I overlooked the fact that it is the difference between earning of £21k and £35 at 9%, not the whole of the upper earning...unlike NI conts which is an all or nothing basis, ie you pay 11% on entire earnings if they are above the lower earnings limit.

            This is a comment from Moneymarket.com:

            Yet for everyone else, the majority, those with starting salaries of £20-£30k and 5% annual pay rises, the policy is a 30 year graduate tax (at a very punitive rate) on all earnings above £21k and they are likely, due to the real rate of interest and no facility for overpayment, to repay the true cost of their borrowing many times over.
            Any thoughts?
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            (Original post by yawn)
            And for the wealthiest earning in excess of £51,3000 repaying their loans through PAYE...repaid even quicker as I said.

            They don't have a yoke choking them for the thirty best years of their lives...when they would be raising a family, buying their own homes, helping their children through their education years and investing money for their retirements.
            Well then if that's a worry, maybe people should consider doing courses with better prospects :rolleyes:

            And lets be honest, these are hardly "choking" payments.
            If you're on £25,000 a year, it works out at £30 a month.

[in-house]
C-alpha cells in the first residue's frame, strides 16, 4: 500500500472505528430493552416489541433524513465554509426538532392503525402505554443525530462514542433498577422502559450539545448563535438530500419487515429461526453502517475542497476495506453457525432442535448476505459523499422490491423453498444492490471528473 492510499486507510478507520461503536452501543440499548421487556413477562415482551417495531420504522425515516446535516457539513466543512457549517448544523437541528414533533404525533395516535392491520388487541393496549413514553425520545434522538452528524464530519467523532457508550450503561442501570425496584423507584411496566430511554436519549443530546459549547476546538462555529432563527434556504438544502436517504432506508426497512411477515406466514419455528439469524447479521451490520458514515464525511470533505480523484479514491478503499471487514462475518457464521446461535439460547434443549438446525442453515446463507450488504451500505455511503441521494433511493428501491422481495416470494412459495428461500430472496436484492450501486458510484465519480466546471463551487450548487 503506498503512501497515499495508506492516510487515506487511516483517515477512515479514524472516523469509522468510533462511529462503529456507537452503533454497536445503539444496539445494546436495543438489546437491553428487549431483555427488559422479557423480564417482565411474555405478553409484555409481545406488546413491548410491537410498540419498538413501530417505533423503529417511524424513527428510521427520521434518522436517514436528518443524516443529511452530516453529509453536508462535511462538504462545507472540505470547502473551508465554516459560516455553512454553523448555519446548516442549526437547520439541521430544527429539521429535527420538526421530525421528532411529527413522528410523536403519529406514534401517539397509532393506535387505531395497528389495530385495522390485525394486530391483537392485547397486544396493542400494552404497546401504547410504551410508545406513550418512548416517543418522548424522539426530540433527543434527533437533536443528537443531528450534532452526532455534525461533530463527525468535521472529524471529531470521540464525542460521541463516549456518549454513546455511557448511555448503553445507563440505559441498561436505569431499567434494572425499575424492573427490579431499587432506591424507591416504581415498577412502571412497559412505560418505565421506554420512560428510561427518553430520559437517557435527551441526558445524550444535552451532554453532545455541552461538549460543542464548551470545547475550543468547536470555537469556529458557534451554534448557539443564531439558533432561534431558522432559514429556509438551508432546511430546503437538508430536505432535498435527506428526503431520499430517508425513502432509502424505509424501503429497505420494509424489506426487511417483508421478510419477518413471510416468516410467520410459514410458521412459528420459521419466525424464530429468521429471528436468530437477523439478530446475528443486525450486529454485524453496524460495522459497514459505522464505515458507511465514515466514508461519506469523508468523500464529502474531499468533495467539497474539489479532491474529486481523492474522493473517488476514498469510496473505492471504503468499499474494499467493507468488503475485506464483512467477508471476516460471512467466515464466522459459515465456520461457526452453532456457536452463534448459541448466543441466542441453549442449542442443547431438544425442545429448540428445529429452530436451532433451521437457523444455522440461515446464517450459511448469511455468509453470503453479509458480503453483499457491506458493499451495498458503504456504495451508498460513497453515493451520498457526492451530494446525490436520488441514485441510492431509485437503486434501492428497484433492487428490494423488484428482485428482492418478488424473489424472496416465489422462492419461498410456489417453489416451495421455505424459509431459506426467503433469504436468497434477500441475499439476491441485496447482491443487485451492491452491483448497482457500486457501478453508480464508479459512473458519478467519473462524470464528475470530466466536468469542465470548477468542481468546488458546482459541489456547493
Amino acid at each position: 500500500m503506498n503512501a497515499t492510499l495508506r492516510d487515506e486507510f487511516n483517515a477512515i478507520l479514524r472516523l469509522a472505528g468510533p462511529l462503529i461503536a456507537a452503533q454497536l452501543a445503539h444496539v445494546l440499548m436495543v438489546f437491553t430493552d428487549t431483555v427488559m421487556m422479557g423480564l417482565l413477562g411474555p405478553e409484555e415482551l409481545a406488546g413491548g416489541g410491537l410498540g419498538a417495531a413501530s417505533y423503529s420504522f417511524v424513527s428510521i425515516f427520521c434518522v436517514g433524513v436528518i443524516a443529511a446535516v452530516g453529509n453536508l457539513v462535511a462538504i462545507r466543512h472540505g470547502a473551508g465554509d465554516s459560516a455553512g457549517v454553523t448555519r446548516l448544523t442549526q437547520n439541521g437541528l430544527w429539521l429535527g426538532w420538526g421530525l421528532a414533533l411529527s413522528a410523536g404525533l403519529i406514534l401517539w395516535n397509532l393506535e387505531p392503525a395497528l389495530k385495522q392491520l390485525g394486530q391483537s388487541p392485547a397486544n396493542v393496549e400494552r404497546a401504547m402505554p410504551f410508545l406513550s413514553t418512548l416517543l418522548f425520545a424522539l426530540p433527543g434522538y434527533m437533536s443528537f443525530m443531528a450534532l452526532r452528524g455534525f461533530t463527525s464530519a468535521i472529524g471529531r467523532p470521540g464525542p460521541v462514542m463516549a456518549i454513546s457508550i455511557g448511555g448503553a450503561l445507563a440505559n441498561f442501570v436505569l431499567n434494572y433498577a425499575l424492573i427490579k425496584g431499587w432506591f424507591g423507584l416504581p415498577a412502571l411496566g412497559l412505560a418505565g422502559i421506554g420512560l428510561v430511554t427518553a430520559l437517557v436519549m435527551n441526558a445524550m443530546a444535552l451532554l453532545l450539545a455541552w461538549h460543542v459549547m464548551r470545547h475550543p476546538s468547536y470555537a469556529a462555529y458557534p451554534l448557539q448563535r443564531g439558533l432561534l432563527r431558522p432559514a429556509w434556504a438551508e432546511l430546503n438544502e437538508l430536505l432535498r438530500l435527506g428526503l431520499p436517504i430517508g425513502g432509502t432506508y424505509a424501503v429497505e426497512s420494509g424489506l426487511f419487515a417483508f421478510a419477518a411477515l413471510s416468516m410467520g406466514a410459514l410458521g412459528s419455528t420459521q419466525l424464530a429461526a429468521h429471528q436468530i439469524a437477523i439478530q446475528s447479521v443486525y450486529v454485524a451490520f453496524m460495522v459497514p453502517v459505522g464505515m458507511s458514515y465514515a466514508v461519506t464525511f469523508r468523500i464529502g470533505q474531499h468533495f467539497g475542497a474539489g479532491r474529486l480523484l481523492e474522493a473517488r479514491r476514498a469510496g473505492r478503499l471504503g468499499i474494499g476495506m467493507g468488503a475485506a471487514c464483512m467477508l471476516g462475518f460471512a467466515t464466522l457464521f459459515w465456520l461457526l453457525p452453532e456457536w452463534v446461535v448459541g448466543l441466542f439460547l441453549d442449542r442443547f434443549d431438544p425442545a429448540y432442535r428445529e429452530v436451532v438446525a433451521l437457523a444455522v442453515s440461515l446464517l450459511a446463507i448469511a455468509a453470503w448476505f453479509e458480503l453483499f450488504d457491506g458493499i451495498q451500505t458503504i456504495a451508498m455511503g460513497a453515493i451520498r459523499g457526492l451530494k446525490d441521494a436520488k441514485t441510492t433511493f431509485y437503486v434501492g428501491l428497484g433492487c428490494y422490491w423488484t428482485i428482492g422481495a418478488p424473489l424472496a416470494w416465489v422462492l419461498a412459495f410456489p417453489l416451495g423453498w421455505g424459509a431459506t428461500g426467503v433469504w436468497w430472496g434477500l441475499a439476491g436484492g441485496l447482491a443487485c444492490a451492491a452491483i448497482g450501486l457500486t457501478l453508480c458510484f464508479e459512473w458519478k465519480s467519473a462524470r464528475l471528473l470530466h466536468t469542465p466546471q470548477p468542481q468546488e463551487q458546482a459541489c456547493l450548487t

Wow, that's as much as my phone contract :rolleyes:
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              (Original post by Mad Vlad)
              No. If people want to go to university, then they'll still go.
              There is absolutely no assurety that someone who was considering going to university rather than seeking work with good A-levels will still want to go and encumber themselves with a debt of £40k.

              I'd say to them that it's an investment in their own future that they would have had to have paid in tax, anyway, had the government given it to them for free.
              The point is though Vlad, that their income will not only be subject to income tax, but also another tax in effect for repayment of that which they wouldn't have incurred if they hadn't gone to university.

              How can their degree be an 'investment' for the future when they are not going to be any better off in terms of income if one takes into account the costs of the life-time debt and deducts it from any higher life-time earnings...especially since they will have lost out on earnings that they could have received if they had gone into full-time work rather than university?

              I remain unconvinced, and I cannot try to convince others of that which I cannot see myself. I would be misleading them.
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                (Original post by TShadow383)
                Well then if that's a worry, maybe people should consider doing courses with better prospects :rolleyes:

                And lets be honest, these are hardly "choking" payments.
                If you're on £25,000 a year, it works out at £30 a month.
                Wow, that's as much as my phone contract :rolleyes:
                And how much would the repayment be if your income is in excess of £60K a year? £450 a month? After all, most go to university with the idea of providing an investment for the future in terms of earning potential.